Neuroscientists show mice can learn to manipulate random dopamine pulses for reward
From the thrill of hearing an ice cream truck approaching to peaks of pleasure while sipping on fine wine, the neurological messenger known as dopamine has been commonly described as the brain chemical “feeling good” linked to. reward and pleasure.
A ubiquitous neurotransmitter that carries signals between brain cells, dopamine, among its many functions, is involved in multiple aspects of cognitive processing. The chemical messenger has been studied extensively from the point of view of external cues, or “deterministic” signals. Instead, researchers at the University of California at San Diego recently set out to study less understood aspects related to spontaneous dopamine impulses. Their results, published on July 23 in the journal Current biology, have shown that mice can voluntarily manipulate these random dopamine pulses.
Rather than only happening when presented with pleasurable or reward-based expectations, UC San Diego graduate student Conrad Foo conducted research that found the neocortex in mice is inundated with unpredictable pulses of dopamine that occur about once a minute.
Working with colleagues at UC San Diego (Department of Physics and Section of Neurobiology) and Icahn School of Medicine at Mount Sinai in New York City, Foo investigated whether mice are in fact aware that these impulses – documented in the laboratory by molecular and optical imaging techniques – actually happen. The researchers devised a feedback system in which mice on a treadmill received a reward if they showed they were able to control impromptu dopamine signals. Not only were the mice aware of these dopamine pulses, the data revealed, but the results confirmed that they had learned to anticipate and intentionally act on some of them.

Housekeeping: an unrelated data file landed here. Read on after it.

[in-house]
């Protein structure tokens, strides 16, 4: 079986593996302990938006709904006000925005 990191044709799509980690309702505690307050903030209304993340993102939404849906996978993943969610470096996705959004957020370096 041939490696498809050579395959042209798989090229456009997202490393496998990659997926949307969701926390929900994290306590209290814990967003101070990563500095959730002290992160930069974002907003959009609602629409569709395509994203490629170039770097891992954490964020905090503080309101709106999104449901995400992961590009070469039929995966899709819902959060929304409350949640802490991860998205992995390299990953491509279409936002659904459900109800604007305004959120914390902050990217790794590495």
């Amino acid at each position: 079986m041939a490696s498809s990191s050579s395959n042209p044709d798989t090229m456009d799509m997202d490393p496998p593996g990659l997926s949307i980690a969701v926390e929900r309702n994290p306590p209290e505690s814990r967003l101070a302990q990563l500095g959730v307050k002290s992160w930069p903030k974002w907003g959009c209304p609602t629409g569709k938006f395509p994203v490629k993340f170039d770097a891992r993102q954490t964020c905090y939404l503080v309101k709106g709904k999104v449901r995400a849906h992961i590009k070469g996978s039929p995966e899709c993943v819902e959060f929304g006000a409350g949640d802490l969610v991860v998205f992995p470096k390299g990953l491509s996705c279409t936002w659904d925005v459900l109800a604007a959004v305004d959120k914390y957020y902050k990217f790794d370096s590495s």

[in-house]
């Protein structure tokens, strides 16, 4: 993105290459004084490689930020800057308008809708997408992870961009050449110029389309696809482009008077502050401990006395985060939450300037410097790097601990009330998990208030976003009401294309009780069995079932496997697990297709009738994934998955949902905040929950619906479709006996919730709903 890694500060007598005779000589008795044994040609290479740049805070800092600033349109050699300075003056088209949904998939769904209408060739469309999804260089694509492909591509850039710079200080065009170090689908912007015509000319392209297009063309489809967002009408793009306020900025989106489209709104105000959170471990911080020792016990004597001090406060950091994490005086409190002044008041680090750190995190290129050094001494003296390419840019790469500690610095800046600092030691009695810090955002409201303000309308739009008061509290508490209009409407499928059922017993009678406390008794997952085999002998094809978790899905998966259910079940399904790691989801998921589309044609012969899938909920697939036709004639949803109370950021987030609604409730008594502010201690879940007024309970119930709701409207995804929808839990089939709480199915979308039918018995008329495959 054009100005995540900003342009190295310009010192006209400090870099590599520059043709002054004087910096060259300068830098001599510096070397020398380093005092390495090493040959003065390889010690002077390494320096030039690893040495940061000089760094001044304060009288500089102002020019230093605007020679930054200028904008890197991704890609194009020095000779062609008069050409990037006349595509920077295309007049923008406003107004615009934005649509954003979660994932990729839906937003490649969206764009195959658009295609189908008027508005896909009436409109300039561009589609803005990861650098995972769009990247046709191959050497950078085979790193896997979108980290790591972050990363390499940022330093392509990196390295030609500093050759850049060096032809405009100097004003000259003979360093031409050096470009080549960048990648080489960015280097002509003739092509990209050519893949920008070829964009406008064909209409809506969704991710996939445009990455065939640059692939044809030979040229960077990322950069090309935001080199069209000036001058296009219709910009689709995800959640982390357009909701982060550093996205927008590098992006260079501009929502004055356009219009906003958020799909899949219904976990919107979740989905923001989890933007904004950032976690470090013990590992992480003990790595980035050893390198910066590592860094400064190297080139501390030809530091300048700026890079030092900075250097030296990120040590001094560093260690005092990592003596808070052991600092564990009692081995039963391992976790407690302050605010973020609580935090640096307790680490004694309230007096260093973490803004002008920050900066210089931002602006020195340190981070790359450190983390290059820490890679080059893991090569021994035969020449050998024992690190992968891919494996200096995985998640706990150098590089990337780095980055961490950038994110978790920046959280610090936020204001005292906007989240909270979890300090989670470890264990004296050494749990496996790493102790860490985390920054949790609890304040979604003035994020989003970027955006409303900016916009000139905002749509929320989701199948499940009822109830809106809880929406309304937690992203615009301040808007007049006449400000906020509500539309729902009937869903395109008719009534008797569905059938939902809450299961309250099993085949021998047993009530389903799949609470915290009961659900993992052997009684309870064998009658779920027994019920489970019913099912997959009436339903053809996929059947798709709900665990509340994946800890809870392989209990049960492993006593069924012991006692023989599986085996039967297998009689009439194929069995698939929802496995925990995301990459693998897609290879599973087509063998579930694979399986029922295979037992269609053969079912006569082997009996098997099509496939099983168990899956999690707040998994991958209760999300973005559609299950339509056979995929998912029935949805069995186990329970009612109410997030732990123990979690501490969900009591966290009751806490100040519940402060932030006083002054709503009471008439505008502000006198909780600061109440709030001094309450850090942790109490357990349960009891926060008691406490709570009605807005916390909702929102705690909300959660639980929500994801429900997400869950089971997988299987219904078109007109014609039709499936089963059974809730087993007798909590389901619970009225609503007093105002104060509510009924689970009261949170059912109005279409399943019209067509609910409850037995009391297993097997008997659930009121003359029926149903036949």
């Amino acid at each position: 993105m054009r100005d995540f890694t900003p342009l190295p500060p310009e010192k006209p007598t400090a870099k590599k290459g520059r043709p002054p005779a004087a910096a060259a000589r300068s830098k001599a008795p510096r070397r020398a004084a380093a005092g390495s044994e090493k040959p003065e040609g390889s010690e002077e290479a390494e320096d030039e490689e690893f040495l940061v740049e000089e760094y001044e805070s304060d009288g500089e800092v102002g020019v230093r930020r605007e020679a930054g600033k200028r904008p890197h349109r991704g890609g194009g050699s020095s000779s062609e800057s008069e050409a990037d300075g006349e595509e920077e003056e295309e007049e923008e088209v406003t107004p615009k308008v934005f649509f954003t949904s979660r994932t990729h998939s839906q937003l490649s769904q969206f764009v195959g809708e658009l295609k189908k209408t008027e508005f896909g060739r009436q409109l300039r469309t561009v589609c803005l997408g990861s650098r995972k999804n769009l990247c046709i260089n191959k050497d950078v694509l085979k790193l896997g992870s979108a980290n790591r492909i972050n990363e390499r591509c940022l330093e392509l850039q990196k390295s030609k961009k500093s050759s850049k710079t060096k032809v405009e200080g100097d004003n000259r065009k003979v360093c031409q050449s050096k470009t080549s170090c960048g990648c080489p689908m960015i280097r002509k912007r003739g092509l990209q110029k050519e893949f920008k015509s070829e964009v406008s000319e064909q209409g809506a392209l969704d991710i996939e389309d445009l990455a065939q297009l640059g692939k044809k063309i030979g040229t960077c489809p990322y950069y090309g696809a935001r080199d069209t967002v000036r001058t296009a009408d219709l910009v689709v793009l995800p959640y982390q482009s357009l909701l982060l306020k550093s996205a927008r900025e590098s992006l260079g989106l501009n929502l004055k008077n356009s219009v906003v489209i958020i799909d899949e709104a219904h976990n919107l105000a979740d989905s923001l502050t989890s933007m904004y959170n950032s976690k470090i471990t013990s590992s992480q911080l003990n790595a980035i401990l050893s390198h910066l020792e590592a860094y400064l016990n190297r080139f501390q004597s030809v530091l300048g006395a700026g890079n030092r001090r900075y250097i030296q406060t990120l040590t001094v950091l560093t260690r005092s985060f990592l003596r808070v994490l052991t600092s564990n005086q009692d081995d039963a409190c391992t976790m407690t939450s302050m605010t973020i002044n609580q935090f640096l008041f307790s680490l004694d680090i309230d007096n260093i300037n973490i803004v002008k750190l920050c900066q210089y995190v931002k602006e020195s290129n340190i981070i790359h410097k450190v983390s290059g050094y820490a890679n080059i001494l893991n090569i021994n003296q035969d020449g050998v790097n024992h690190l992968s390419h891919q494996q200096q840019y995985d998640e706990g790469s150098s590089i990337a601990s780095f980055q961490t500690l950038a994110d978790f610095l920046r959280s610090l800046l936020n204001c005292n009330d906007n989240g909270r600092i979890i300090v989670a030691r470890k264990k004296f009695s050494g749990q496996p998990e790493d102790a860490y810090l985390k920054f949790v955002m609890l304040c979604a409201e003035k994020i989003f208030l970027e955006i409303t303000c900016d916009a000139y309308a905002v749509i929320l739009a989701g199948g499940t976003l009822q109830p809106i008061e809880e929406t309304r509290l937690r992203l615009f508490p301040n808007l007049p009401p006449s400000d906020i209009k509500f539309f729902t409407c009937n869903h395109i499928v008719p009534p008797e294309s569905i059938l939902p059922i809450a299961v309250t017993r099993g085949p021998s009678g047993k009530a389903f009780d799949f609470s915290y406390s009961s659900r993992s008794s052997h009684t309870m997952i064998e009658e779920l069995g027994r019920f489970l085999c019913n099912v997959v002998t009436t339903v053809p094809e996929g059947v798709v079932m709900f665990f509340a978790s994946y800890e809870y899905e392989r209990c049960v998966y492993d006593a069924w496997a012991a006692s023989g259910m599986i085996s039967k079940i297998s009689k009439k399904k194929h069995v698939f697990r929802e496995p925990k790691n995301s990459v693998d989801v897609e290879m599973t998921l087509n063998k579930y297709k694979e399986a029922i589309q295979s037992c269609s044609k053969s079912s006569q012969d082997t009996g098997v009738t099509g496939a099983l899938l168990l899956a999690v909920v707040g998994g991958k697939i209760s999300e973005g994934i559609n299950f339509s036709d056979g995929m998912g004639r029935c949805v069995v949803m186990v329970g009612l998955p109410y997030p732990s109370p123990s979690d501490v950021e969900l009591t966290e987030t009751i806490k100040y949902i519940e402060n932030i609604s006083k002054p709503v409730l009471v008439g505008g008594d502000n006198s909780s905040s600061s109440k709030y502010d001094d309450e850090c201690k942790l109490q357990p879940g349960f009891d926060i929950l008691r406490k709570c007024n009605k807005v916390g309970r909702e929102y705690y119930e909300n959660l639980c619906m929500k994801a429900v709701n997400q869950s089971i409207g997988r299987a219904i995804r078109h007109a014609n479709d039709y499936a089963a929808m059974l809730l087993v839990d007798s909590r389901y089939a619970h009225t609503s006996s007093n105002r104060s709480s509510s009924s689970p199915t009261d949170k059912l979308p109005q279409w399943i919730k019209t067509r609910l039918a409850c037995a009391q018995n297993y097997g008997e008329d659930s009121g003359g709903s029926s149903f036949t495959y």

“Critically, the mice learned to reliably elicit impulses (dopamines) before receiving a reward,” the researchers note in the article. “These effects reversed when the reward was suppressed. We speculate that spontaneous dopamine impulses may serve as a salient cognitive event in behavioral planning.”
The researchers say the study opens up a new dimension in the study of dopamine and brain dynamics. They now intend to expand this research to explore whether and how unpredictable dopaminergic events result in foraging, which is an essential aspect of foraging, mate search, and as social behavior. in the colonization of new home bases.
“We further speculate that an animal’s sense of spontaneous dopamine impulses may motivate it to seek and feed in the absence of known predictive reward stimuli,” the researchers noted.
In their efforts to control dopamine, the researchers clarified that dopamine appears to invigorate, rather than initiate, motor behavior.
“It started as a chance discovery by a talented and curious graduate student with the intellectual support of a wonderful group of colleagues,” said study co-lead author David Kleinfeld, professor in the Department of Physics (Division of Physical Sciences) and Section of Neurobiology (Division of Biological Sciences). “As an unforeseen outcome, we spent long days developing the original study and, of course, performing control experiments to verify the claims. This led to the current conclusions.”
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Material provided by University of California – San Diego. Original written by Mario Aguilera. Note: Content can be changed for style and length.